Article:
The GDP number is good — but not as good as Donald Trump Jr. seems to think

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Over the course of the second quarter of the year, the nation saw strong economic growth, according to data released Friday morning by the Bureau of Economic Analysis. The initial estimate for quarterly growth in the gross domestic product was 4.1 percent, significantly higher than the 2.2 percent seen in the first quarter of the year.

In short order, President Trump appeared in the Rose Garden to trumpet the good news.

“Moments ago, the numbers for America’s economic growth or GDP were just released,” he said, “and I am thrilled to announce that in the second quarter of this year, the United States economy grew at the amazing rate of 4.1 percent. We’re on track to hit the highest annual average growth rate in over 13 years, and I will say this right now and I will say it strongly, as the trade deals come in one by one, we’re going to go a lot higher than these numbers, and these are great numbers.”

His son Donald Trump Jr. applauded via a tweet.

The president’s central claim is optimistic. His son’s is entirely wrong.

President Trump is looking at the annual change in gross domestic product, a figure that hasn’t topped 3 percent since 2005. The Conference Board projected a 3.1 percent annual growth in 2018 earlier this month — but that assumed 4.2 percent growth this quarter. Economists who spoke with The Washington Post, though, think that for a variety of reasons, including the White House’s announced tariffs, economic growth will be slower in the second half of the year.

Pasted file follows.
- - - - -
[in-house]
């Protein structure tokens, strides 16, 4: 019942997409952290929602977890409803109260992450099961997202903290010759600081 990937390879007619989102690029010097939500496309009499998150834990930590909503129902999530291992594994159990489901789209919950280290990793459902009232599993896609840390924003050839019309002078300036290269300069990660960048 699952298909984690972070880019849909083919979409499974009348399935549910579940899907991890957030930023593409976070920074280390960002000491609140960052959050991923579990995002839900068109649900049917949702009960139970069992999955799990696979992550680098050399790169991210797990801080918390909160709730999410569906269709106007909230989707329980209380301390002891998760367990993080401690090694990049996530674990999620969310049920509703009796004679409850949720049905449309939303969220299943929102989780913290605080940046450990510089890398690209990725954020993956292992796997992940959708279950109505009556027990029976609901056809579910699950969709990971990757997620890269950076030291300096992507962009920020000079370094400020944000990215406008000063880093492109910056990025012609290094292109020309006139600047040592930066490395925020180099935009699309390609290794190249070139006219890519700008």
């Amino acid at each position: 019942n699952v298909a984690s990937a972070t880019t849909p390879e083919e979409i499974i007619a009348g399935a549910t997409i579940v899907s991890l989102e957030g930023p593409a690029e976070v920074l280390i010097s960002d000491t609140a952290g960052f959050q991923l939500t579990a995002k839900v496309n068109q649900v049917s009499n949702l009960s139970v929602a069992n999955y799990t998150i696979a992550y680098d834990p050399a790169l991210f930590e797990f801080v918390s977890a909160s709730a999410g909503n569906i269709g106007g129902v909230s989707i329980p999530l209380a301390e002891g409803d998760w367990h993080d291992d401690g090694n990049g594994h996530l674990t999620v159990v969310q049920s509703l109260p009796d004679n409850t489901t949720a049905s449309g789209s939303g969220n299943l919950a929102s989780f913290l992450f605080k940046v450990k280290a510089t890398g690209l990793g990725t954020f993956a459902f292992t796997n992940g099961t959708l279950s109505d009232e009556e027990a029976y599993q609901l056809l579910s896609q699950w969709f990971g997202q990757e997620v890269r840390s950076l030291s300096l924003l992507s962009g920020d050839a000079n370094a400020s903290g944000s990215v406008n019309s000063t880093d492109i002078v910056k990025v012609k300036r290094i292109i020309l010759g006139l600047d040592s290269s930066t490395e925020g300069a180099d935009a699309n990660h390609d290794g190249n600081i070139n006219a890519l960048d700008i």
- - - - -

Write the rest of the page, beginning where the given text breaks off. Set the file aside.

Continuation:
Trump’s other assertions, about how the country is going to “go a lot higher than these numbers,” are at odds with independent projections. It’s very Trump, though, to keep pledging more and more.

But let’s address Trump Jr.’s claim, one that will likely get a lot of traction among Trump’s defenders.

On the campaign trail, political observers expressed skepticism about assertions that the country would hit 4 percent growth — annually — not 3 percent in a quarter. Trump Jr., willfully or not, seems to be conflating this quarter’s 4 percent growth with the fact that the economy never grew at a 3 percent annual rate under President Barack Obama. The closest it came was in 2015, when it was at 2.9 percent.

So basically nothing Trump Jr. says is true.

Here’s what quarterly GDP change has looked like since Ronald Reagan.

Trump’s 4.1 percent at far right doesn’t look particularly exceptional in this context. In fact, in the 37 months since Reagan took office in 1981, economic growth has been higher than 4.1 percent in a quarter — including four times under Obama.

CNBC’s John Harwood articulated where this quarter would rank under other recent presidents. It would be:

  • The fifth best quarter under Obama
  • Tied for the fifth best under George W. Bush
  • Tied for the 13th best under Bill Clinton
  • Tied for the fifth best under George H.W. Bush
  • The 14th best under Reagan

Again: It’s a good number! It’s just not particularly unusual, even when compared with what the country saw under Obama.

It’s important to note, though, that this 4.1 percent figure is not final. There are almost always revisions to initial GDP estimates as more data come in — and usually upward.

To surpass the best quarter under Obama, though — the second quarter of 2014 — it will need to increase by a full percentage point. Unlikely.

To make Trump Jr.’s tweet accurate? History will have to change.





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